1. Investigation of herb-drug interactions with ginkgo biloba in women receiving hormonal treatment for early breast cancer.

    Science.gov (United States)

    Vardy, Janette; Dhillon, Haryana M; Clarke, Stephen J; Olesen, Inger; Leslie, Felicity; Warby, Anne; Beith, Jane; Sullivan, Anne; Hamilton, Anne; Beale, Philip; Rittau, Anneliese; McLachlan, Andrew J

    2013-12-01

    Women receiving treatment for breast cancer commonly ingest herbal medicines. Little is known about the potential for herb-drug interactions in this population. The aim of this study is to investigate the effect of ginkgo biloba co-administration on the pharmacokinetics of tamoxifen, anastrozole and letrozole. This was a prospective open-label cross-over study in 60 women with early stage breast cancer taking either tamoxifen, anastrozole or letrozole (n=20/group). Participants received ginkgo biloba (EGb 761) for 3 weeks (120 mg twice daily). Trough concentrations of drugs were measured before and after ginkgo biloba treatment using LC-MS/MS. Toxicities were graded according to National Cancer Institute Common Terminology Criteria for Adverse Events. Trough concentrations before and after treatment with ginkgo biloba were not significantly different for tamoxifen (93.5 ± 29.0, 86.5 ± 25.3 ng/mL; p=0.16), letrozole (91.1 ± 50.4, 89.6 ± 52.14 ng/mL; p=0.60) or anastrozole (29.1 ± 8.6, 29.1 ± 7.6 ng/mL; p=0.97). Ginkgo biloba was well tolerated, with no difference in toxicity during ginkgo biloba. Co-administration of ginkgo biloba does not significantly affect the pharmacokinetics of tamoxifen, anastrozole or letrozole. There was no difference in the toxicity profile of hormone therapy with ginkgo biloba use in women with early stage breast cancer.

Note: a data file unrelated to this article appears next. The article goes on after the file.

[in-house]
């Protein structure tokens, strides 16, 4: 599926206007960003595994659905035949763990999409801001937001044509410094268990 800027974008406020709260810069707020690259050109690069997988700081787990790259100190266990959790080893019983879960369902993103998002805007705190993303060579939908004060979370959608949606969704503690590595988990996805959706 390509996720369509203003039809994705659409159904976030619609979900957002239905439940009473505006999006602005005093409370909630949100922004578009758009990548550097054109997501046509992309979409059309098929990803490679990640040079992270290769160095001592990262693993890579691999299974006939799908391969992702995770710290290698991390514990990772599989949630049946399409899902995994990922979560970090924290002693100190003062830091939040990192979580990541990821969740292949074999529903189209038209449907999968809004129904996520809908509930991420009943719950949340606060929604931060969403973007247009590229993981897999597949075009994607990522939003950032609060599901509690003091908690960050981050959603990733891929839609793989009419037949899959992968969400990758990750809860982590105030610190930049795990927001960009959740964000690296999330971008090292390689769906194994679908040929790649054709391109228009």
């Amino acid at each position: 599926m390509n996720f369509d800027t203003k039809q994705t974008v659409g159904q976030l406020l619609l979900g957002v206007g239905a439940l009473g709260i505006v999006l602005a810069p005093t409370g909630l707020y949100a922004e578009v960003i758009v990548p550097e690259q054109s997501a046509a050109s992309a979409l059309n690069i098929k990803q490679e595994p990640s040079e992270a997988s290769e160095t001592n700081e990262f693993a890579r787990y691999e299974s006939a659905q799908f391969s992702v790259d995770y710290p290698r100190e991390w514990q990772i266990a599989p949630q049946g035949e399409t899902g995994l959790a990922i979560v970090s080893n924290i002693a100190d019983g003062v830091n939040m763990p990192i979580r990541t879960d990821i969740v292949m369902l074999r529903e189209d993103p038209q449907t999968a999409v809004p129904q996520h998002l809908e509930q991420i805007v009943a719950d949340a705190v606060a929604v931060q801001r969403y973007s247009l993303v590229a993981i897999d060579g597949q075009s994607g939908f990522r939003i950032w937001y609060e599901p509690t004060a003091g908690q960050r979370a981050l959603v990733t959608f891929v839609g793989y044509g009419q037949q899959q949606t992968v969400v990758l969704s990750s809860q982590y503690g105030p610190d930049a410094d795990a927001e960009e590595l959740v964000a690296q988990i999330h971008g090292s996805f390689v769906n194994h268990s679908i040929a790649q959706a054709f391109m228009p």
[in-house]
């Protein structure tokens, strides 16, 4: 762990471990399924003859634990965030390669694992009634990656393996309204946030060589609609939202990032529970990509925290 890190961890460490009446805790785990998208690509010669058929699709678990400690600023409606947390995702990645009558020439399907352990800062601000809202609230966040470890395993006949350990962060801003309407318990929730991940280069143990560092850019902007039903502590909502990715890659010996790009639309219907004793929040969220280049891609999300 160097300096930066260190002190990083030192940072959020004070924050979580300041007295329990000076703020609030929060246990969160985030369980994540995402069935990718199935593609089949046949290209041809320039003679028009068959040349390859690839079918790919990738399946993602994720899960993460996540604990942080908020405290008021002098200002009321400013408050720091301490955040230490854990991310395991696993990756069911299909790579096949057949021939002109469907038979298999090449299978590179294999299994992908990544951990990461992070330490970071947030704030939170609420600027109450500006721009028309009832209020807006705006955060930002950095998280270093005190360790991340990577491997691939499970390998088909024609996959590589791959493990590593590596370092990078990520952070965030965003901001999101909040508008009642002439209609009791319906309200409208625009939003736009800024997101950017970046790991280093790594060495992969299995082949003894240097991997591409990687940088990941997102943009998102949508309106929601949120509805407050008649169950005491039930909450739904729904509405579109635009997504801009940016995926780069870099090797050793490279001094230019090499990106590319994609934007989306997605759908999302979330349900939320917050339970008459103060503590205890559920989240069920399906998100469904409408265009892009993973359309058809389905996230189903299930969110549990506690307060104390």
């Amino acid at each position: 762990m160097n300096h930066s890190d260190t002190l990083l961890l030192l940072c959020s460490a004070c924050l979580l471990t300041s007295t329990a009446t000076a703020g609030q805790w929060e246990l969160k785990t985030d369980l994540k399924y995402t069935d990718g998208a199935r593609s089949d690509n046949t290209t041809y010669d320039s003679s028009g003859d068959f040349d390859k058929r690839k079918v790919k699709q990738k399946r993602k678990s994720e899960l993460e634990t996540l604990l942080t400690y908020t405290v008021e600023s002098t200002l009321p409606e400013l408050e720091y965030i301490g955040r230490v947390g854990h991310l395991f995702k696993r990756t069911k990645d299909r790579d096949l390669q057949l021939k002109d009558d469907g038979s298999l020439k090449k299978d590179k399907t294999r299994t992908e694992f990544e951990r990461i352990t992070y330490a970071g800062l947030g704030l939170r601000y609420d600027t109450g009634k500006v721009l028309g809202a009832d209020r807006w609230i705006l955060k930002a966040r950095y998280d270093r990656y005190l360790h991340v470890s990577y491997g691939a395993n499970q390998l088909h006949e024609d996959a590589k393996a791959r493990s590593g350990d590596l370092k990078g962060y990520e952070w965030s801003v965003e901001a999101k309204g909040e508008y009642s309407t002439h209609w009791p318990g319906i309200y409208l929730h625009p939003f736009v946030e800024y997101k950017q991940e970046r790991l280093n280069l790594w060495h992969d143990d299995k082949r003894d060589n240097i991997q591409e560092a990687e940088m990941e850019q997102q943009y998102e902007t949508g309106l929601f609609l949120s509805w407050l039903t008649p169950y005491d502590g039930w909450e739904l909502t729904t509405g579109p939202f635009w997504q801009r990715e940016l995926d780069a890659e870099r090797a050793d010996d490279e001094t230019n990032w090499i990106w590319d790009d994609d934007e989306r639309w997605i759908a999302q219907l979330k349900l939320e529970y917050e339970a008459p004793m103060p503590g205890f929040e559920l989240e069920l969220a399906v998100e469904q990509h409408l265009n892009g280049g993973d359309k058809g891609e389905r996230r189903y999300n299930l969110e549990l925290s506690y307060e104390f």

2. Xanthohumol suppresses oestrogen-signalling in breast cancer through the inhibition of BIG3-PHB2 interactions.